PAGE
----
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Systems for data processing, anaylsis and representation

Scott Miller and Alex Dam
Helava Associates Inc., 10965 Via Frontera, San Diego CA 92127
Digital photogrammetric products can be produced from virtually any type of imagery. Presently, most digital
photogrammetric products are produced from scanned diapositives. The image scanner can typically be the most
influencing factor on the accuracy of data collection. A Digital Photogrammetric Workstation (DPW) cannot recover
from a poor quality scanner. This paper discusses methods for geometrically calibrating scanners and suggests that
a standard should be made.
KEY WORDS: Scanner, Accuracy, Standards, Digital Image
Photogrammetric products can be produced from
virtually any type of image. The image can be from hand
held 35 millimeter cameras, video cameras, satellite
imagery, panoramic cameras and many others. The
accuracy of products produced is largely affected by
the input source. There is a general expectation that
photogrammetric products produced from high quality
mapping cameras, with distortions in the micron range,
would produce products commensurate with input image
quality. If we are to use scanners to digitize high quality
films for photogrammetric data production, we must be
careful to preserve radiometric and geometric quality if
we are to compete with existing photogrammetric
products such as analytical stereo plotters and high
quality comparators. If one does not wish to preserve
the fidelity of the input image and is cognizant of this
(i.e., it is not required) then there is no problem. If one is
not cognizant, and believes they are getting a product
equivalent to the film camera output, then there is a
serious problem. What standards are required? Should
we have a rating system? |n this paper, we are limiting
our discussions to geometric quality, there is of course
a very related issue of radiometric quality.
Today, many firms view photogrammetry in terms of C-
factor or similar rules. Through experience and
practice, firms learn what is achievable from a given
instrument type.
C-factor = Flying Height of Image / Contour
Interval of Map
Analytical plotters are typically achieving in the 1200 to
well over 2000 range for C-factor. Stage accuracy's for
first order analytical plotters are generally better than 3
microns. For the most part, a DPW should be limited in
accuracy only by the quality of pixels given to it and the
quality of control points used. Assuming the pixels are
of good quality, algorithms and the human can easily
measure to better than 0.5 pixels. Many studies prove
that precision better than 0.25 pixels are routinely
possible. To obtain accuracy, we need not just
precision, but absolute knowledge of where those pixels
are with-respect-to the original film focal plane of the
camera. Much has been done in photogrammetry to
assure good geometric fidelity of film when placed on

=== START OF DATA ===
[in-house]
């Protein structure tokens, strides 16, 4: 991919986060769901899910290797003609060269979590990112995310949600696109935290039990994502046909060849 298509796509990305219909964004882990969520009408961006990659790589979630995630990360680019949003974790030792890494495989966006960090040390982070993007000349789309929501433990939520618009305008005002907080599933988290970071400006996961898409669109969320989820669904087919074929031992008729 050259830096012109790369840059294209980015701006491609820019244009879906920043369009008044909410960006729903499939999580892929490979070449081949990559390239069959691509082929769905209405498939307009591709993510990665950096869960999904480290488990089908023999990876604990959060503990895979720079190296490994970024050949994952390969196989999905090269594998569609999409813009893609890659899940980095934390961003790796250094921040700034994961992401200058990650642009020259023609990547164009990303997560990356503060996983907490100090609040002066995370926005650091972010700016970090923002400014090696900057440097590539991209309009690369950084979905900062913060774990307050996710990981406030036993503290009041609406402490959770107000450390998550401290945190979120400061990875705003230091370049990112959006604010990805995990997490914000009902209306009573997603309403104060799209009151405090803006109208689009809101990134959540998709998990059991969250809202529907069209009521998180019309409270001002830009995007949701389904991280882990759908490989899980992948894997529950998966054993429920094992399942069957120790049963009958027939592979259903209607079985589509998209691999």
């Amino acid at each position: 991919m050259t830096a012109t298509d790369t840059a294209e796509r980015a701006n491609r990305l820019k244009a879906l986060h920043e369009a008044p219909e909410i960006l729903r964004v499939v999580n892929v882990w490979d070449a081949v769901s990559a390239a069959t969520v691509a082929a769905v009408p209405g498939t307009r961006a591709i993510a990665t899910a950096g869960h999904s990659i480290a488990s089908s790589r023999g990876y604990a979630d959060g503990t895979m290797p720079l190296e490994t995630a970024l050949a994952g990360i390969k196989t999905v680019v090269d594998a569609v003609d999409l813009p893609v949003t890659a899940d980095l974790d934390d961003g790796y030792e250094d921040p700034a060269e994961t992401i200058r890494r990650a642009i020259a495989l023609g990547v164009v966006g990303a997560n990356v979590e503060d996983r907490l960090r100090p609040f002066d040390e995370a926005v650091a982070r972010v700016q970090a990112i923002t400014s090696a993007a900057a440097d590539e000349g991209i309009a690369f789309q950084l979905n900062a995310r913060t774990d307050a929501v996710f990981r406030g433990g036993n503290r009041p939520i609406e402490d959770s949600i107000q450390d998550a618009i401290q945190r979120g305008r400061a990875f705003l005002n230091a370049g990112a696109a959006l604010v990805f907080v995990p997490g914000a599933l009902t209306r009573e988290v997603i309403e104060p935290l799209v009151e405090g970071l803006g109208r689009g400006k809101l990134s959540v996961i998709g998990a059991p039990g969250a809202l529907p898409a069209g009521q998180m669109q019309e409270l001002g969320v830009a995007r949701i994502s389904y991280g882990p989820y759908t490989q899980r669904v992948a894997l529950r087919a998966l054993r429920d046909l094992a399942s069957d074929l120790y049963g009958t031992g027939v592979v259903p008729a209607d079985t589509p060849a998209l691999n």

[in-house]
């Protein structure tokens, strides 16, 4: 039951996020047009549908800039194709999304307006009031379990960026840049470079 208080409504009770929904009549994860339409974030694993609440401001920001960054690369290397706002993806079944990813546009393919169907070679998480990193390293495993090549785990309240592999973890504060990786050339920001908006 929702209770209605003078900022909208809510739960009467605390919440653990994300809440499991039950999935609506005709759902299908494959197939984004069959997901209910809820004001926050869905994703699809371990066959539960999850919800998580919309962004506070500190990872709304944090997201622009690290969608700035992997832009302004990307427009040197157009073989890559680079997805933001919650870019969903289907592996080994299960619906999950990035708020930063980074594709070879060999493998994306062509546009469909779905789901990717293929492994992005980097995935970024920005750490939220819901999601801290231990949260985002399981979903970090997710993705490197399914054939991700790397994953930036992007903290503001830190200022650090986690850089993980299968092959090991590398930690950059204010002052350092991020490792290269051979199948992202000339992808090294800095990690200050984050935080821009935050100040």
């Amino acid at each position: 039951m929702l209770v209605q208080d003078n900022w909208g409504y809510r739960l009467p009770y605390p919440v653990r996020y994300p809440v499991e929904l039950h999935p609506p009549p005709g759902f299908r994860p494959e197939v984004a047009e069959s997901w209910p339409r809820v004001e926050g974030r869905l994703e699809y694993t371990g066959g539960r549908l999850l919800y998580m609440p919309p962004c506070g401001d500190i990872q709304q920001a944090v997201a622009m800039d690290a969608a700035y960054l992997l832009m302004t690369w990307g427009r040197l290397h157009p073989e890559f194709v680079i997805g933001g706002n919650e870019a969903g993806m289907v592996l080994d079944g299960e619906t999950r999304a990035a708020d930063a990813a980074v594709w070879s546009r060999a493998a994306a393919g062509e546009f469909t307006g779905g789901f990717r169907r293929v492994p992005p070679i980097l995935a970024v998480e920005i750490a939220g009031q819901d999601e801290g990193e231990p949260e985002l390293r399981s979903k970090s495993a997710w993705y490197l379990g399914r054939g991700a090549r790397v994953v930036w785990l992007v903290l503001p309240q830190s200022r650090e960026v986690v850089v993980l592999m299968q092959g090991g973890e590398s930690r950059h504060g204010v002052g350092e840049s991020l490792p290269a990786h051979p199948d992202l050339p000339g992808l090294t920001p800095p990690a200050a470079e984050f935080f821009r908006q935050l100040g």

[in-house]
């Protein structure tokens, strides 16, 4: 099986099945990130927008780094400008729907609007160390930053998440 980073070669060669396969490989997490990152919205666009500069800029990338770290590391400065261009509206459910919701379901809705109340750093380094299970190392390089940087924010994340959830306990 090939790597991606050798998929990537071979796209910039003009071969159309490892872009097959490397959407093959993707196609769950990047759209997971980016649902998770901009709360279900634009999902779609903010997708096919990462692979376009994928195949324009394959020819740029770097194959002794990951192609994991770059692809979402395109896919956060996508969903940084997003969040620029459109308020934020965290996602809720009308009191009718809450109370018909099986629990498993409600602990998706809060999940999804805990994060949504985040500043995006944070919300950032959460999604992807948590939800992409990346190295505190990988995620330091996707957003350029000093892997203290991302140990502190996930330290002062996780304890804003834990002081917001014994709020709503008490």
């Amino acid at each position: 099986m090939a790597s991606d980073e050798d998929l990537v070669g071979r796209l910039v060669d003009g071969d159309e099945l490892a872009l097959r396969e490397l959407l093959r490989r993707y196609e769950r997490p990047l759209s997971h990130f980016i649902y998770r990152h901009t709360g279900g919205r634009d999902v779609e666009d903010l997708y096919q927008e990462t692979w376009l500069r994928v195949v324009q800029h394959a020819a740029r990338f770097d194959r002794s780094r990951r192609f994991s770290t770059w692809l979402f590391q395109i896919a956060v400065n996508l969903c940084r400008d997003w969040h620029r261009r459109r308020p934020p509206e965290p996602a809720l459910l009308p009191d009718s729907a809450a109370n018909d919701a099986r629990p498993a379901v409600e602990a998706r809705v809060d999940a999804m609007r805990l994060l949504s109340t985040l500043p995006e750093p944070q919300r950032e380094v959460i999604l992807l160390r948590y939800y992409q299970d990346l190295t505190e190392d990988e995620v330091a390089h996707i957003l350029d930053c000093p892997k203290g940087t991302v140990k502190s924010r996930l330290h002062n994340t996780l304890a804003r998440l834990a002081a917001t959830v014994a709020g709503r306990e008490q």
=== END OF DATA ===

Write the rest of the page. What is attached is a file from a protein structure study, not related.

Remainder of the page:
the stage plate of an analog or analytical plotter. Why
should photogrammetry require camera calibrations if
the scanner does not require it? A scanner should
preserve and adhere to the quality of analytical plotters
and/or should state the accuracy to be expected under
typical or standard operating conditions. If the
scanners geometric quality is as good as the analytical
plotter stages, then a user's C-factor concepts can be
used for DPWs as well (assuming the pixel radiometric
quality and size is good enough). If we scan an image
with a 25 micron pixel size, and assume that
measurements can be made to 0.25 of a pixel, we get a
desired precision of 6.25 microns. This tells us that our
scanner geometric error should be significantly less
than 6 microns to achieve the best results and not
unduly influence accuracy from a 25 micron pixel scan
General Scanner Types And Error Sources
Geometric qualities of scanned film primarily results
from the scanner design of which there are several
types. Stage types of scanners have a big impact on
scan quality. Drum scanners that primarily are derived
from the graphics art industries, typically use tension to
hold the film flat against the drum. This combined with
drum "roundness" make it difficult to maintain focus and
geometric position in relation to the scan head. Flat bed
stage designs can use hard optically flat cover plates to
hold the film flat during scanning. This is an easier
design to hold to higher geometric accuracy. Flat bed
stages with cover plates are less susceptible to
operator error in mounting the film. Scanners designed
for a typical application are normally designed with
sufficient accuracy for that application. In the graphic
art applications, desk top flat bed and drum scanners
are typical. Their accuracy is generally sufficient for the
application they were designed for. The Sharp JX-600
uses a flat bed design but does not use a flat cover
plate and does not use a high precision stage drive or
low distortion lens. Its geometric accuracy is in the 80
micron range (Sarjakoski 1992). It produces reasonably
good pixels and could be rated for photogrammetry,
perhaps by stating its limitation on C-factor.
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